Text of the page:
Irina was our third exchange daughter and is my party girl. I think it took her all of thirty minutes before she was questioning the location of the local discos. Before her arrival in to the United States, she had already work as a photo model, posing for a magazine spread on wedding fashion.
Irina’s home town is Minsk, Belarus and she was an exchange student in the United States for the 1999-2000 school year. Irina came to the United States as part of the Freedom Support Act, now known as the Future Leaders Exchange (FLEX) Program. She returned to spend a summer in the United States on a work program in 2003, and I spent an awesome weekend in Minsk during June of 2005; I am making plans to return in 2009. Irina is currently working for a advertising firm in Minsk.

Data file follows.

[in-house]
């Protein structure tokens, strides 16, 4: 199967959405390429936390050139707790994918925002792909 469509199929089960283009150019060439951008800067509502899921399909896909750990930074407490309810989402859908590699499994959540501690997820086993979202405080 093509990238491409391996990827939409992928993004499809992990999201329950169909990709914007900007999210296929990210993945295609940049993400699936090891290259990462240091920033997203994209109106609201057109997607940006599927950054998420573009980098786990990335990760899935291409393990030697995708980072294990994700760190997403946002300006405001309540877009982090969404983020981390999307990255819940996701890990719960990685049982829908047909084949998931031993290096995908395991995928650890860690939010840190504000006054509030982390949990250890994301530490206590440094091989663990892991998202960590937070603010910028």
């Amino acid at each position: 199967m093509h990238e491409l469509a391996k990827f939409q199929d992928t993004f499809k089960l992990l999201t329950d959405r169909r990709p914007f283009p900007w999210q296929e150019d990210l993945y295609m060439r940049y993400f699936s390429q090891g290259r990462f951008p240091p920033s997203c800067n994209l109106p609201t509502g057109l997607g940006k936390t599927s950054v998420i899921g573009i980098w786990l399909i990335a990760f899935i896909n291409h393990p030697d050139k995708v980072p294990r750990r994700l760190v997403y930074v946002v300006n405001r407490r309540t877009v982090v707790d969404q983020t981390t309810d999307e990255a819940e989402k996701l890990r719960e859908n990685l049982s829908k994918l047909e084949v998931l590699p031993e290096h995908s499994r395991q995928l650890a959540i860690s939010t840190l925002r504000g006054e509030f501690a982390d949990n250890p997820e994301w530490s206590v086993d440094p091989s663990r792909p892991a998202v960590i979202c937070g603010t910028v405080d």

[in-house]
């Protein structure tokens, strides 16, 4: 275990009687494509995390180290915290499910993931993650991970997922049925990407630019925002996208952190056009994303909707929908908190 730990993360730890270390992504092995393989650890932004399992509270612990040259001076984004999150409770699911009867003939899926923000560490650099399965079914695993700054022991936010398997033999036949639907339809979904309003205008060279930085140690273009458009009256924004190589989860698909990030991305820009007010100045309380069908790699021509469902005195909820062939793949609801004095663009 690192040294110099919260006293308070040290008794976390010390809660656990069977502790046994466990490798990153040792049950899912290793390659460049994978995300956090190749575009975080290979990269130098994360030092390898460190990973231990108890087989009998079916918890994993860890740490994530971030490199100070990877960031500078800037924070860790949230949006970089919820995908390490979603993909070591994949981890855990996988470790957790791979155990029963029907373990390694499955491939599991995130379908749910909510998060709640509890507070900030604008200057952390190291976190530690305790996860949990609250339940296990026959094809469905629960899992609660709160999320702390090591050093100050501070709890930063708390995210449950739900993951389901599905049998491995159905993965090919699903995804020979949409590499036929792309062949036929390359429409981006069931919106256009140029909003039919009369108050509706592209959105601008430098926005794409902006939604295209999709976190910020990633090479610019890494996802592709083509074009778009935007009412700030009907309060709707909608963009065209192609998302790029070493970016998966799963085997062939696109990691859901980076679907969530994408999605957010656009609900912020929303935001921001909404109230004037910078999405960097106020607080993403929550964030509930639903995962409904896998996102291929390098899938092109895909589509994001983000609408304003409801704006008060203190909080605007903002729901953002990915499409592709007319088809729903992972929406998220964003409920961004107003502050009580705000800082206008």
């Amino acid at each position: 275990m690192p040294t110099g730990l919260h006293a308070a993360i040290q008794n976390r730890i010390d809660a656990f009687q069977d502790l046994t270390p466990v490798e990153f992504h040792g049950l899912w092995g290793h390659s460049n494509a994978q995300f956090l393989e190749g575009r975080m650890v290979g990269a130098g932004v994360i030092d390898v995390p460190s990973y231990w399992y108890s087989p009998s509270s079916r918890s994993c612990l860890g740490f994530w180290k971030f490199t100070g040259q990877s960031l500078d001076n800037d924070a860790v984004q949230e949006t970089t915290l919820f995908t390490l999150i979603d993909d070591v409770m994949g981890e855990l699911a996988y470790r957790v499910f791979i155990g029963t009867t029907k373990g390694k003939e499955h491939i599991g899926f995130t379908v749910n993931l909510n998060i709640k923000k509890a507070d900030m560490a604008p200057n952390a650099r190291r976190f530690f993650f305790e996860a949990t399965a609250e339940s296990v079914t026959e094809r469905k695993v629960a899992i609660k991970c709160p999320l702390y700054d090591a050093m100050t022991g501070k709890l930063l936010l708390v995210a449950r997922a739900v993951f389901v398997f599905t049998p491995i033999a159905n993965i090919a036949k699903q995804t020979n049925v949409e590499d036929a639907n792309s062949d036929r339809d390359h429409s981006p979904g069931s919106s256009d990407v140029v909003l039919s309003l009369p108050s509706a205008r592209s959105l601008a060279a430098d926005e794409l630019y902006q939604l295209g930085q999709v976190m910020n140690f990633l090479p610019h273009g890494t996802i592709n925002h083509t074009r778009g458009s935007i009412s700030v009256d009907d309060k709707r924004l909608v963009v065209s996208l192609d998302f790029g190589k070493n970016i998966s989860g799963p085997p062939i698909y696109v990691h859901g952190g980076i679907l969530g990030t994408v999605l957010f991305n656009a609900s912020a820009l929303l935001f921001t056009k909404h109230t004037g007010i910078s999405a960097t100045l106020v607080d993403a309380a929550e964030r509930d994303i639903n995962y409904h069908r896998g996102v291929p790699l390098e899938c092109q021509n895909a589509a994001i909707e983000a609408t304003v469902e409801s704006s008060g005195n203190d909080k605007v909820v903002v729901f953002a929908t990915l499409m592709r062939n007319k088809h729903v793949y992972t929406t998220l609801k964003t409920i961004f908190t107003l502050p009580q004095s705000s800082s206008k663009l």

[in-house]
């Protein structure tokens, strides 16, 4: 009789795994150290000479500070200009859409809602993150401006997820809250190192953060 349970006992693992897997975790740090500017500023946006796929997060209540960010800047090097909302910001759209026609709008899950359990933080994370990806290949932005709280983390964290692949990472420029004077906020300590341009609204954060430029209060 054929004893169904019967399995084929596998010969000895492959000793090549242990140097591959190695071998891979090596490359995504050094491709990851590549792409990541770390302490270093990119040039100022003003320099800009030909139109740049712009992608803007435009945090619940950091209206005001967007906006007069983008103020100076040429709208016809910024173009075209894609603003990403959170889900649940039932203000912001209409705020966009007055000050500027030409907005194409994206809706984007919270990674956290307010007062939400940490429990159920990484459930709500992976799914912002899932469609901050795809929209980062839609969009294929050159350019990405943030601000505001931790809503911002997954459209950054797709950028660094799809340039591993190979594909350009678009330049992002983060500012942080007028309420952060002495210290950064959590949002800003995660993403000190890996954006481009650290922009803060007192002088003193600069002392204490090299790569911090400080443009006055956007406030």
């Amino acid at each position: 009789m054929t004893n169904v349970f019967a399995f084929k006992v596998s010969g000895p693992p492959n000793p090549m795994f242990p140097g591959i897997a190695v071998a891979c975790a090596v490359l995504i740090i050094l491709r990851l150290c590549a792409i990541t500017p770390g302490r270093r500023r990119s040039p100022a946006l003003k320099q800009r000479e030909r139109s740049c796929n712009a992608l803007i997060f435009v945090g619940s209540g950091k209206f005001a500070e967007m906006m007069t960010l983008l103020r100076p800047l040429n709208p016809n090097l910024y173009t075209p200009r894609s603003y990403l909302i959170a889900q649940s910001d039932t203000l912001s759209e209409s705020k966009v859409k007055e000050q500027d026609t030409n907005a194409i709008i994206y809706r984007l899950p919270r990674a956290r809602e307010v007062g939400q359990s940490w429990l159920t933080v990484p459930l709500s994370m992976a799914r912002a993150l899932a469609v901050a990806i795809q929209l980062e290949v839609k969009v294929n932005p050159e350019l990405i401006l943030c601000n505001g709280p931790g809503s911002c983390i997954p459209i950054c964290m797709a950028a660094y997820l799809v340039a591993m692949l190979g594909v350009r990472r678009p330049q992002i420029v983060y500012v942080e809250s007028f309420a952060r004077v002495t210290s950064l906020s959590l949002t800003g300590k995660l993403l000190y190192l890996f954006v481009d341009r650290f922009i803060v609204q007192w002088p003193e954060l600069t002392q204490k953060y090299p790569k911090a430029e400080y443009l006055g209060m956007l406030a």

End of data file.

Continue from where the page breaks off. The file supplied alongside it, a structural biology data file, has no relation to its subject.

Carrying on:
I took this picture of Irina in a restaurant located in the old Jewish section of Minsk. Once a large part of Belorussian culture, few Jews live in Minsk today. At the turn of the 20th century, Jews made up approximately fifty percent of the population of Minsk; In 1999, that percentage was less than one percent. During World War II, one in four Belorussians perished. For a better understanding of this statistic, make a list of everyone in your family and all your friends, then cross-out every fourth name.